During the 1798 French invasion and the creation of the Helvetic Republic, the last Bernese administrator, Rudolf of Erlach, worried that the castle would be plundered or burned. He moved all the government records to a nearby church. The castle was spared and the documents remained safe. Under the Helvetic Republic, the castle served, first, as a military hospital. Then, in 1800, the famous educator, Heinrich Pestalozzi established a school in the castle. Only four years later, the cantonal administration took over the castle and converted it into government offices. In 1886 the castle was renovated and the Castle Museum opened in the so-called Knight's Hall.

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Founded: 11th century
Category: Castles and fortifications in Switzerland

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Lorca Castle

Castle of Lorca (Castillo de Lorca) is a fortress of medieval origin constructed between the 9th and 15th centuries. It consists of a series of defensive structures that, during the Middle Ages, made the town and the fortress an impregnable point in the southeast part of the Iberian Peninsula. Lorca Castle was a key strategic point of contention between Christians and Muslims during the Reconquista.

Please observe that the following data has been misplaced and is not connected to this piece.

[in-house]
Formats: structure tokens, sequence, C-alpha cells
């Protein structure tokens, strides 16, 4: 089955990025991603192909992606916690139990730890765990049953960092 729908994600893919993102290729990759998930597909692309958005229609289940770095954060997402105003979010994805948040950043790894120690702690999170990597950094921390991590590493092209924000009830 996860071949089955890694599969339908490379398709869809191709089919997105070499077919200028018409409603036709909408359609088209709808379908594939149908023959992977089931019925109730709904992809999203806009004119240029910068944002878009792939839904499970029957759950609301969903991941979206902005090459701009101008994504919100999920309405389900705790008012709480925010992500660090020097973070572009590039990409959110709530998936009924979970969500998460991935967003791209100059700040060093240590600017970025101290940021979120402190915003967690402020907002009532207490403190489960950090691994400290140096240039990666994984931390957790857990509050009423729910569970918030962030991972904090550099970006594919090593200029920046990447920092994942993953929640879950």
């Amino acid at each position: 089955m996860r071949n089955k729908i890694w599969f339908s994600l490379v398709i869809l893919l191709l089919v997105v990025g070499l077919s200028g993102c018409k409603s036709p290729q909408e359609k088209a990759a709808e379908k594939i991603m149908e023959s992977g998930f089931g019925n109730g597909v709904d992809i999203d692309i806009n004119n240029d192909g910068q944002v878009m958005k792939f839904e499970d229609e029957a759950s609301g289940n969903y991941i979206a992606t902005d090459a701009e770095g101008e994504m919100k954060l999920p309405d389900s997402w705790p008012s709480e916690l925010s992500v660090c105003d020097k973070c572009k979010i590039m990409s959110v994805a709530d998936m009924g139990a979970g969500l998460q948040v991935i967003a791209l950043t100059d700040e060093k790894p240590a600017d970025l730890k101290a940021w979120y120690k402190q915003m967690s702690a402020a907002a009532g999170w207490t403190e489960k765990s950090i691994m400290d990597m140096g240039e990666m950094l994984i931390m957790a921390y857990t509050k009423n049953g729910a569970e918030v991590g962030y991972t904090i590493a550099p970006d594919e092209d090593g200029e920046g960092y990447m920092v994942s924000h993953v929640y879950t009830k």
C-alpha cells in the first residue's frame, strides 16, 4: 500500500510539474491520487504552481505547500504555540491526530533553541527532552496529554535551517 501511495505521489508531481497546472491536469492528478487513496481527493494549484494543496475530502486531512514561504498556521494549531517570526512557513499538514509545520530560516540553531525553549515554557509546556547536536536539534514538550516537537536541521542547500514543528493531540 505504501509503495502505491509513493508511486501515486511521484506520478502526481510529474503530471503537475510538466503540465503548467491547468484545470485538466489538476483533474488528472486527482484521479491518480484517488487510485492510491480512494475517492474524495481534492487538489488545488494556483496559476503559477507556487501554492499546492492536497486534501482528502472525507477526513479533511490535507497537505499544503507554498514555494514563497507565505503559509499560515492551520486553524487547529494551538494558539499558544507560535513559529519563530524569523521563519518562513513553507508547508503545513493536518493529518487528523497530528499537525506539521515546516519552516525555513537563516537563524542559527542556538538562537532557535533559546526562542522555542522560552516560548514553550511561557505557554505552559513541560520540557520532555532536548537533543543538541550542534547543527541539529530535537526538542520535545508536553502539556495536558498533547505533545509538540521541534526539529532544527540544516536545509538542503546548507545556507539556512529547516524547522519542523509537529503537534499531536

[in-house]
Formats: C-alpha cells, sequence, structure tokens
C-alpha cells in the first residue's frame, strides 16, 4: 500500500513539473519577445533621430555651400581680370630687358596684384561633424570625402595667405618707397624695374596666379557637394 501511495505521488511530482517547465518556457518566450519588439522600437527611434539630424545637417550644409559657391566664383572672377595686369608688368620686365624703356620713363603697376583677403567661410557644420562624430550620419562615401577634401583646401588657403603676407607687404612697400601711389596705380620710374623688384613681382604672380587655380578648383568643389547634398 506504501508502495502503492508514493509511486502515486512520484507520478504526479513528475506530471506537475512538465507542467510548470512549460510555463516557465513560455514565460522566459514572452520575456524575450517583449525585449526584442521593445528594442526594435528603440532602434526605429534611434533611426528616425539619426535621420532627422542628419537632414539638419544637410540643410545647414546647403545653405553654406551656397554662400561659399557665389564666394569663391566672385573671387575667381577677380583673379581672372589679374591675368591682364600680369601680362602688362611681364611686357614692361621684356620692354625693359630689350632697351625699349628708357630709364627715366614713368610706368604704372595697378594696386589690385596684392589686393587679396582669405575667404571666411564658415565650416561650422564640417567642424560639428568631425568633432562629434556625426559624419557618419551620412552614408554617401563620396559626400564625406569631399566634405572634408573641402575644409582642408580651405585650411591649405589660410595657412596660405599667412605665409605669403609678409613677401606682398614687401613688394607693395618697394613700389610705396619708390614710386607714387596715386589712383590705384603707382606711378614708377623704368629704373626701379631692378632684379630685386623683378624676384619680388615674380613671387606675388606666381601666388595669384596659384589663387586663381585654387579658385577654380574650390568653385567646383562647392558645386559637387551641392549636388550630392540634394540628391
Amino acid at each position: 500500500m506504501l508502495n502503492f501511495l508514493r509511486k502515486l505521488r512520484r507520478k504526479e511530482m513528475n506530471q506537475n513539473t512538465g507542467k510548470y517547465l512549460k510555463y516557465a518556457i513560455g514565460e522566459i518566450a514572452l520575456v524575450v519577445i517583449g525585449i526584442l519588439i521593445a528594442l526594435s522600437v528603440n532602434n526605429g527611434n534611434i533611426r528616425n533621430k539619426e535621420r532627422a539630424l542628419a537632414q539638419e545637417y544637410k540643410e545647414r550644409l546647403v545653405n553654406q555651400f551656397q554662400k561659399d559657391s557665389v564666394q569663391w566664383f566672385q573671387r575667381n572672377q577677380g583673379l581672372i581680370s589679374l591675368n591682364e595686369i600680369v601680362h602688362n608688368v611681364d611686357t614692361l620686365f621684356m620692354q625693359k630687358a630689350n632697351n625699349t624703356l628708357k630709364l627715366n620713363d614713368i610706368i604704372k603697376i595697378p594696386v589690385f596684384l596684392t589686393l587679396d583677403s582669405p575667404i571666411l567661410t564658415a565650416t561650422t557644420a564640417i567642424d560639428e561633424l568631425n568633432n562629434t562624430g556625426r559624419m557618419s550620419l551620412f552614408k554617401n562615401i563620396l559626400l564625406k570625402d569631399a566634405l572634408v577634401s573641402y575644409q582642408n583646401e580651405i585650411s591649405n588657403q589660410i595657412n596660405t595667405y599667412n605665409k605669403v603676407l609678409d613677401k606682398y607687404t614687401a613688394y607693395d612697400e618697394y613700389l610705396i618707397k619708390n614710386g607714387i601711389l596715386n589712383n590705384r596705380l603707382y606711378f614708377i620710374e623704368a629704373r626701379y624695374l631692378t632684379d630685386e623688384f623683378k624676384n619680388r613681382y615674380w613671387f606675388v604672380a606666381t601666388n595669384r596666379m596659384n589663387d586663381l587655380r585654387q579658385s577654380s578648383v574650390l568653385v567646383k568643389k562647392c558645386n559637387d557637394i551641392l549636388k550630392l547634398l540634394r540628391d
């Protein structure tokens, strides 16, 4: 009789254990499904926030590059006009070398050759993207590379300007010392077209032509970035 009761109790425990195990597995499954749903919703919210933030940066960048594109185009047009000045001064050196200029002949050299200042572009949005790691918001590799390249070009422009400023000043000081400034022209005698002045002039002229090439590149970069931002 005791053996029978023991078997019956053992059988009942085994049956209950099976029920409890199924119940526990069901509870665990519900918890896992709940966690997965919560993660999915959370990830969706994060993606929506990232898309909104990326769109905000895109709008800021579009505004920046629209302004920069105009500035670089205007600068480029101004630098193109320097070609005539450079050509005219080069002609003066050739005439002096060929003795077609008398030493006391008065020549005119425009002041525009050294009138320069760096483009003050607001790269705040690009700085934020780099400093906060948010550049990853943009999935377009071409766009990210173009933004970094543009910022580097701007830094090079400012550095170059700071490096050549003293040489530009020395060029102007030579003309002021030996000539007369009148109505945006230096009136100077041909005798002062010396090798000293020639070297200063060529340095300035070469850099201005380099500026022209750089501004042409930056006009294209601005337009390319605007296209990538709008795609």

Archaeological excavations have revealed that the site of the castle has been inhabited since Neolithic times.

Muslim Era

It has not been determined exactly when a castle or fortress was first built on the hill. The first written documentation referring to a castle at Lorca is of Muslim origin, which in the 9th century, indicates that the city of Lurqa was an important town in the area ruled by Theudimer (Tudmir). During Muslim rule, Lorca Castle was an impregnable fortress and its interior was divided into two sections by the Espaldón Wall. In the western part, there was an area used to protect livestock and grain in times of danger. The eastern part had a neighbourhood called the barrio de Alcalá.

After Reconquista

Lorca was conquered by the Castilian Infante Don Alfonso, the future Alfonso X, in 1244, and the fortress became a key defensive point against the Kingdom of Granada. For 250 years, Lorca Castle was a watchpoint on the border between the Christian kingdom of Murcia and the Muslim state of Granada.